In an apparent victory for Fairfax County, the Supreme Court yesterday directed an appeals court to reconsider a ruling that would have permitted Fairfax City to pursue a suit contesting the sale of Commonwealth Doctors Hospital to the county.

The high court said that the 4th U.S. Circuit Court of Appeals should consider the hospital case in light of a recent Supreme Court ruling that may exempt the county taxpayer-financed Fairfax Hospital Association from provisions of the Sherman AntiTrust Act.

Six doctors, an oral surgeon and Fairfax City claimed in their suit that the association's purchase of Commonwealth Doctors violated the Sherman act and constituted a restraint of trade and a monopoly. The hospital association also operates Fairfax Hospital, Mount Vernon Hospital and a Reston health care facility in Fairfax County.

In sending the case back to the appeals court, the justices told the court to review a case between the city of Lafayette, La., and the Louisiana Power and Light Co.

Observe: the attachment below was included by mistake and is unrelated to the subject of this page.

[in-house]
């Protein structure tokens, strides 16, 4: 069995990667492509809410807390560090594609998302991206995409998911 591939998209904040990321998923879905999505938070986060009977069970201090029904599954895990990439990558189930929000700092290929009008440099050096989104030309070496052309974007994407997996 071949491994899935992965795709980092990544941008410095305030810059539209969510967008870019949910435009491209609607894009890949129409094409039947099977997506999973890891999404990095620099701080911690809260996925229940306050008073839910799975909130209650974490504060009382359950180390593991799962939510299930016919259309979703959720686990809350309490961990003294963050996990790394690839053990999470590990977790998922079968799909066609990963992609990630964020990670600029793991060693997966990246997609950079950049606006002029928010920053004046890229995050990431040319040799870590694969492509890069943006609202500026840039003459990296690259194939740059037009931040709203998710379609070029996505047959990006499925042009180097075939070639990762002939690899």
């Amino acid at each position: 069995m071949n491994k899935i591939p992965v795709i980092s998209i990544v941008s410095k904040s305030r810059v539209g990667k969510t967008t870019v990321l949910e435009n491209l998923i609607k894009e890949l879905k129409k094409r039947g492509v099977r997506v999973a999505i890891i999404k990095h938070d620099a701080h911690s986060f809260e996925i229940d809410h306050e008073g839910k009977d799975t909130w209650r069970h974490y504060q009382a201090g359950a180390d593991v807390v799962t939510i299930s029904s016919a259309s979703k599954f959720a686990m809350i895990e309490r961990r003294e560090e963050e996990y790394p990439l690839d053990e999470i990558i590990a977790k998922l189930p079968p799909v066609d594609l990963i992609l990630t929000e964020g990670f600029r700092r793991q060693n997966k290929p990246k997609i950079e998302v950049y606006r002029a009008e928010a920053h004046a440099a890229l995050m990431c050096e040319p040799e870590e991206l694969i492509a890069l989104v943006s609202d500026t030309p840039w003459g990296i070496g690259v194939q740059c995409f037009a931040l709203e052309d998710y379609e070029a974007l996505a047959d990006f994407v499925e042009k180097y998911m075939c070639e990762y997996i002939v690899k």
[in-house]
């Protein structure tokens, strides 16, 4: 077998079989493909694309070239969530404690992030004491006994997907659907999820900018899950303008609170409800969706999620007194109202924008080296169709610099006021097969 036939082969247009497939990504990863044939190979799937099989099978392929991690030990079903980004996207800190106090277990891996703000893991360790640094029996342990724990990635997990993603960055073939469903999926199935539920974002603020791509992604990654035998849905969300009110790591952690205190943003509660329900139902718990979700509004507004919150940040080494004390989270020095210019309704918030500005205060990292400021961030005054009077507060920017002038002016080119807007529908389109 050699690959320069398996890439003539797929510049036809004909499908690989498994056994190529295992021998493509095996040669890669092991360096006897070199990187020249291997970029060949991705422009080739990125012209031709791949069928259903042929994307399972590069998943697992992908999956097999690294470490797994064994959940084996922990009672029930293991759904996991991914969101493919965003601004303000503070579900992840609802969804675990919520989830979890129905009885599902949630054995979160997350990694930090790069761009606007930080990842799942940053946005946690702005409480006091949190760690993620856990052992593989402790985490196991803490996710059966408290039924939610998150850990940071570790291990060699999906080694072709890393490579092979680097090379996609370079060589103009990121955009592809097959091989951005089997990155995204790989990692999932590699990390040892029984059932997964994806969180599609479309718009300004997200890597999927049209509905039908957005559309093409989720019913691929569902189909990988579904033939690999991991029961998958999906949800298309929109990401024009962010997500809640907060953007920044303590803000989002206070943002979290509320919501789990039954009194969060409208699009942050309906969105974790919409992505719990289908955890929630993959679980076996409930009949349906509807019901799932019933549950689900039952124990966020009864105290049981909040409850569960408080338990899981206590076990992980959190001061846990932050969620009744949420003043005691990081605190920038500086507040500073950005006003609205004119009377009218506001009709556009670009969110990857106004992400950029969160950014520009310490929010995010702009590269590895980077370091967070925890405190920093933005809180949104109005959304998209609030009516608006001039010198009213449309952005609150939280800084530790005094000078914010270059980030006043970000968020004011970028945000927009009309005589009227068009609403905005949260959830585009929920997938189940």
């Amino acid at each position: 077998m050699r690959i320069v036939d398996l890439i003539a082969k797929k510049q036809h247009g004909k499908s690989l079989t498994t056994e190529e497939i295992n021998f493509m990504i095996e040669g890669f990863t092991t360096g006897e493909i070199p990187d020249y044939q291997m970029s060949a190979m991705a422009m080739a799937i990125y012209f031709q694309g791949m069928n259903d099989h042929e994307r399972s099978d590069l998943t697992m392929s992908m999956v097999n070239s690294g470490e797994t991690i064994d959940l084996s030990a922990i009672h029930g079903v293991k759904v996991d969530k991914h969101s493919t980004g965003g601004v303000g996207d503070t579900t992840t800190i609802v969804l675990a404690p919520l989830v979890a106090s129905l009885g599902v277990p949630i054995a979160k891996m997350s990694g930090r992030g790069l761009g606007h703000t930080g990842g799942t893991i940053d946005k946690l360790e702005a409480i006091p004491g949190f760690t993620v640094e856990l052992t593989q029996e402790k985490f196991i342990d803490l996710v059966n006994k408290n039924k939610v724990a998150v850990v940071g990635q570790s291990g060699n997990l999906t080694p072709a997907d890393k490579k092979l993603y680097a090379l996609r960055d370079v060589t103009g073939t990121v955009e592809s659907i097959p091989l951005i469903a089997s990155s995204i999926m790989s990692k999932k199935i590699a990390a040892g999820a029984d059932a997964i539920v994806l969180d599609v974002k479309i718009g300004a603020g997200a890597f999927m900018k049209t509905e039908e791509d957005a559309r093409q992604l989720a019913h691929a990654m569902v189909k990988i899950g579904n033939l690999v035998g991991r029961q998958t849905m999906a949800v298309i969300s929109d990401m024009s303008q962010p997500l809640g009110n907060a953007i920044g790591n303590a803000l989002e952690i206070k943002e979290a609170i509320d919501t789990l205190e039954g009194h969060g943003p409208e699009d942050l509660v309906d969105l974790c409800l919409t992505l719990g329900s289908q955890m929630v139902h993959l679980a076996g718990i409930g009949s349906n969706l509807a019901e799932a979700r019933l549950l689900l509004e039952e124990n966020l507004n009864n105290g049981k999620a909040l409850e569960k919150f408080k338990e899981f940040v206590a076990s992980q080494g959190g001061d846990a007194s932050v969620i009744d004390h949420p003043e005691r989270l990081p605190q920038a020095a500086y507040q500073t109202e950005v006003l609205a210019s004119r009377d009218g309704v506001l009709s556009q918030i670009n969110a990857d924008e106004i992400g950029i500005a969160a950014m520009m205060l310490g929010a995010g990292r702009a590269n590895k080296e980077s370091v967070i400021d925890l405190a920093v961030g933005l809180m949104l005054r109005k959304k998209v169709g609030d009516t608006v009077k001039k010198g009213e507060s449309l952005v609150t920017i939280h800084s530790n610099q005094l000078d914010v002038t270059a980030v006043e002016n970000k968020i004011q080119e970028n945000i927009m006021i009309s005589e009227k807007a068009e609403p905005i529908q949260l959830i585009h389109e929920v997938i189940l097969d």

In that case, the Supreme Court ruled that "to the extent that the actions of a state's subdivisions are the actions of the state," then the state exemption from antitrust laws applies.

The conflict began in July 1974 when the hospital association, a nonprofit corporation, was contacted by members of the board of directors of Commonwealth Doctors and told that the hospital was for sale.

In September 1974 the association's board of trustees decided to buy the hospital for $7.5 million and the county acquired the hospital through an industrial development authority it created.

U.S. District Court Judge Richard B. Kellam ruled in 1976 that a lease between the hospital association and the industrial authority was a valid state action and was therefore immune from antitrust laws.But the 4th Circuit reversed Kellam's ruling last year and later denied the county's request for a rehearing.